Slime mould log
by Sarah Lloyd
On December 12th I noticed a large milky-white plasmodium on the underside of a fallen log on big tree track about 1 km from home. Two days later I attempted to collect the mature sporangia. This was quite difficult, not only because they were on an inaccessible part of the log, but also because the substrate was very hard and therefore difficult to cut without damaging the sporangia.
A few days later I saw another milky-white plasmodium on an old log about 25 metres from the house which turned out to be the same species. Its close proximity meant I could monitor and photograph in situ the transformation of the plasmodium to mature sporangia. As can be seen from the photographs, the crowded sporangia hanging down from the log gradually changed colour from white to pink to brown. They covered an area of approximately 10 x 20 cm. I collected and photographed the mature sporangia.
The sessile sporangia are cylindrical and mostly 1.5 mm high with a diameter of 0.5 mm. The fragile iridescent peridium is mostly silvery golden with occasional bluish purple reflections. One of the most distinctive features of the sporangia is the relatively thick columella. (The columella is a continuation of the stalk inside the sporotheca; in sessile sporangia the columella is entirely within the sporotheca). It reaches almost to the top of the sporotheca and is yellowish brown. The threads of the capillitium arise from the full length of the columella. (Capillitium (plural: capillitia) are sterile threads found within the spore mass of many slime moulds.)
taken on 13/12/2012 at 2.37 pm
same at 4.29 pm
Lycogala epidendrum – or are they?
Lycogala epidendrum is one of those slime moulds with a cosmopolitan distribution. In fact, it is one of the most commonly occurring slime moulds in the world. At Black Sugarloaf it was particularly common and widespread in 2011 with extensive colourful displays on strongly decayed wood on the ground. It has not been as common this year.
Lycogala epidendrum appears as solitary, scattered or crowded more or less spherical 3-12 mm fruiting bodies called aethalia. (aethalium (plural: aethalia) is a relatively large sessile (stalkless) fruiting body formed from all or a major part of a plasmodium.) The aethalia are bright pink or orange when they first appear but gradually fade to various shades of brown. The cortex (i.e. the covering of the spore mass), which is dotted with circular scales, has a small apical tear through which the spores are ejected (see below). It is found on rotting wood or woody debris such as sawdust.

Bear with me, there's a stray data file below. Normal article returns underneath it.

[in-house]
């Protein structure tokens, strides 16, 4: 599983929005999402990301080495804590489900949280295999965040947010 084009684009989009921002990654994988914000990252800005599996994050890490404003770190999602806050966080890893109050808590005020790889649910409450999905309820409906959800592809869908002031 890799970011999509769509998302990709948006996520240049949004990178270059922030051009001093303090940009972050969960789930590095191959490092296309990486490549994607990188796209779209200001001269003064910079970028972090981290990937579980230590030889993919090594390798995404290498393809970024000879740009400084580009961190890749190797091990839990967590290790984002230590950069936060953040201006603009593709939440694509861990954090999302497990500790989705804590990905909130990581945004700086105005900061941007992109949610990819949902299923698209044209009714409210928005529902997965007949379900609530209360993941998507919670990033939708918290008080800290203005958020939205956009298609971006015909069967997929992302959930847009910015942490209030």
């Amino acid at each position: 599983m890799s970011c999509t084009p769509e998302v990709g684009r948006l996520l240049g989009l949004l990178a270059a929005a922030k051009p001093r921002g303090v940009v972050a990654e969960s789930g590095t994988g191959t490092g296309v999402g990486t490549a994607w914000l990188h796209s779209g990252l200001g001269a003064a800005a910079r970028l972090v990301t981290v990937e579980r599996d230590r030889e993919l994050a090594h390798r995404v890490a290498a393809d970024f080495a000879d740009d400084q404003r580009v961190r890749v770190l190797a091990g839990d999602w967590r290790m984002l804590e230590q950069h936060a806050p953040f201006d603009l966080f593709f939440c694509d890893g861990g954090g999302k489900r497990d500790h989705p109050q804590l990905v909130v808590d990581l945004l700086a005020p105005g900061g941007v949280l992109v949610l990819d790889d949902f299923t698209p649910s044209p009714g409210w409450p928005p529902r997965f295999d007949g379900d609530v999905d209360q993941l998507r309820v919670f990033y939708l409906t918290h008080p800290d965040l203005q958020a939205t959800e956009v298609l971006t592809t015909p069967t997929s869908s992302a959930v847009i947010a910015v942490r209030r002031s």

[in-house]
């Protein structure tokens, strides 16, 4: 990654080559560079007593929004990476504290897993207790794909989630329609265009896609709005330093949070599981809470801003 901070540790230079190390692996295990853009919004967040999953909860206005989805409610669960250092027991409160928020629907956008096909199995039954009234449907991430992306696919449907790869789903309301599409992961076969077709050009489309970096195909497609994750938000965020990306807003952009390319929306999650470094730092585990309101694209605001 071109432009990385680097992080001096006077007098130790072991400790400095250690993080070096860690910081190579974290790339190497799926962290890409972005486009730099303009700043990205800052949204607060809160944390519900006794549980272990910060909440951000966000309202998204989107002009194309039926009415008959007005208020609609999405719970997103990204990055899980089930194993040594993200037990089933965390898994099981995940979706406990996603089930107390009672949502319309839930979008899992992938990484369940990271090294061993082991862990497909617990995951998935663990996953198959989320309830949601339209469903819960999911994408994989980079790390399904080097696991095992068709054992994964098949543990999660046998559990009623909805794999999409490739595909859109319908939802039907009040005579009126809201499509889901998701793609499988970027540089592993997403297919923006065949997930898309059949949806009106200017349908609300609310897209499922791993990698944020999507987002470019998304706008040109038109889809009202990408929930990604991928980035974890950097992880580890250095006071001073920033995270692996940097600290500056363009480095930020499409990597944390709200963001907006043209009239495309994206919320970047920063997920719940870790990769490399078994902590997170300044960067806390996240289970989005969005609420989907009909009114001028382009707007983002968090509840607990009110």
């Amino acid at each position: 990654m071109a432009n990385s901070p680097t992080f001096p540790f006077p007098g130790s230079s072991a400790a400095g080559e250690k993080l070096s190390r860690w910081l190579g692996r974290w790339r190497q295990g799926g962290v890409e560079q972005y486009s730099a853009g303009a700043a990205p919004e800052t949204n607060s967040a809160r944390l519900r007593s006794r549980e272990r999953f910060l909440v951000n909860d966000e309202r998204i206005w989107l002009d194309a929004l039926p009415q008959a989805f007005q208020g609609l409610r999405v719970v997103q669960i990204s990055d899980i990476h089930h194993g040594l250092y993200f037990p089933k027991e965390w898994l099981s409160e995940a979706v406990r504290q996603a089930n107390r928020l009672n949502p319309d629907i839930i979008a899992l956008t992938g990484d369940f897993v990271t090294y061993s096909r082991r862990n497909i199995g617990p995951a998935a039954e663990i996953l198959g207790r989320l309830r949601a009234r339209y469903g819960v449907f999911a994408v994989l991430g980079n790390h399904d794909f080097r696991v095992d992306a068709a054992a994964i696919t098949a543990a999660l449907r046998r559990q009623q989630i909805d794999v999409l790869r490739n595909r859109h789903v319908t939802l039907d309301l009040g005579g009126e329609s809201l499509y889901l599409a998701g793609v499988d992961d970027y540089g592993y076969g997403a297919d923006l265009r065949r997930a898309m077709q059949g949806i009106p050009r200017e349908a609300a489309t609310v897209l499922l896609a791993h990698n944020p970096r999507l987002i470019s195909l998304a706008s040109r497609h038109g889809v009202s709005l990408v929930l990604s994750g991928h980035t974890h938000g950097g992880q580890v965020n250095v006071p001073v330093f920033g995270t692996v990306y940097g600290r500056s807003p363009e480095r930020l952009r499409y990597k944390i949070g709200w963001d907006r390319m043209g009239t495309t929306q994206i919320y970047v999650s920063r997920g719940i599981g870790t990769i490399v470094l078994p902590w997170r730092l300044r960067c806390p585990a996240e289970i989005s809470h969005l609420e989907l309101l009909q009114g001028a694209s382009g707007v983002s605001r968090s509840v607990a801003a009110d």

I have several collections of Lycogala species that I'd assumed were all L. epidendrum. However, after close inspection of the scales on the cortex and a check of my reference books, I suspect they are different species.
Lycogala epidendrum (and the closely related L. exiguum) is a complex of microspecies. Two of these, L. terrestre and L. confusum, are now recognised at the species level.1 L. exiguum has black or brown scales that are in groups while those of L. confusum are dark, more or less angular and grouped.
Reference: 1Schnittler, M (2002) Ecology and biogeography of Myxomycetes
Dog's vomit slime, Fuligo septica, has appeared in a couple of places in the past few days. One quite small (30 mm) fruiting body on top of an old eucalypt stump near home has faded to a pale shade of yellow, while a much larger specimen covering an area of approximately 200 mm on a decaying log near the big tree stump is still bright yellow.
F. septica must be among the best known slime moulds. Its common names of 'dog vomit' or 'scrambled egg' slime mould evocatively describe its size and consistency although 'fried egg' better describes its appearance. It begins as a moist bright yellow blob on a white hypothallus (the thin layer deposited by the plasmodium at the time of fruiting). As its spores develop it fades and gradually hardens and the outer layer (the cortex) becomes fragile. Its fruiting bodies (called aethalium; plural aethalia) are usually solitary or scattered and can be relatively large - an aethalium covering an area of 500-600 cm2 has been documented. It appears in the summer months and unlike other slime moulds that mostly favour wet shady places it turns up just about anywhere including on old logs, stumps, leaf litter, soil and living plants.
Because it is thought that the majority of slime moulds have a cosmopolitan distribution it is likely that Fuligo septica was the species featured in 9th century Chinese writing where it was referred to as 'Kwei hi' which translates to 'demon droppings'. In an area of Mexico the plasmodium is fried and eaten by some of the indigenous people who call it 'caca de luna' - 'moon's excrement'!
There are other Fuligo species that have a different
coloured cortex. To identify these species positively it is
necessary to examine the spores microscopically to determine their
size and surface decoration. There are also several varieties of
F. septica with different coloured aethalia, inner lime and
F. septica var. septica has a pale yellow, yellow or whitish ochraceous aethalium; white inner lime and yellow plasmodium
F. septica var. flava has a yellow aethalium; yellow inner lime and yellow plasmodium
F. septica var. candida has a white aethalium; white inner lime and white plasmodium
F. septica var. rosea has a pink or lilac aethalium; pink or lilac inner lime and unknown plasmodium
F. septica var. rufa has a pale reddish, orange reddish, red-brown aethalia; rufous or reddish brown inner lime and yellow plasmodium.
Fuligo septica can become parasitised with a fungus Nectriopsis violacea which turns the cortex violet.
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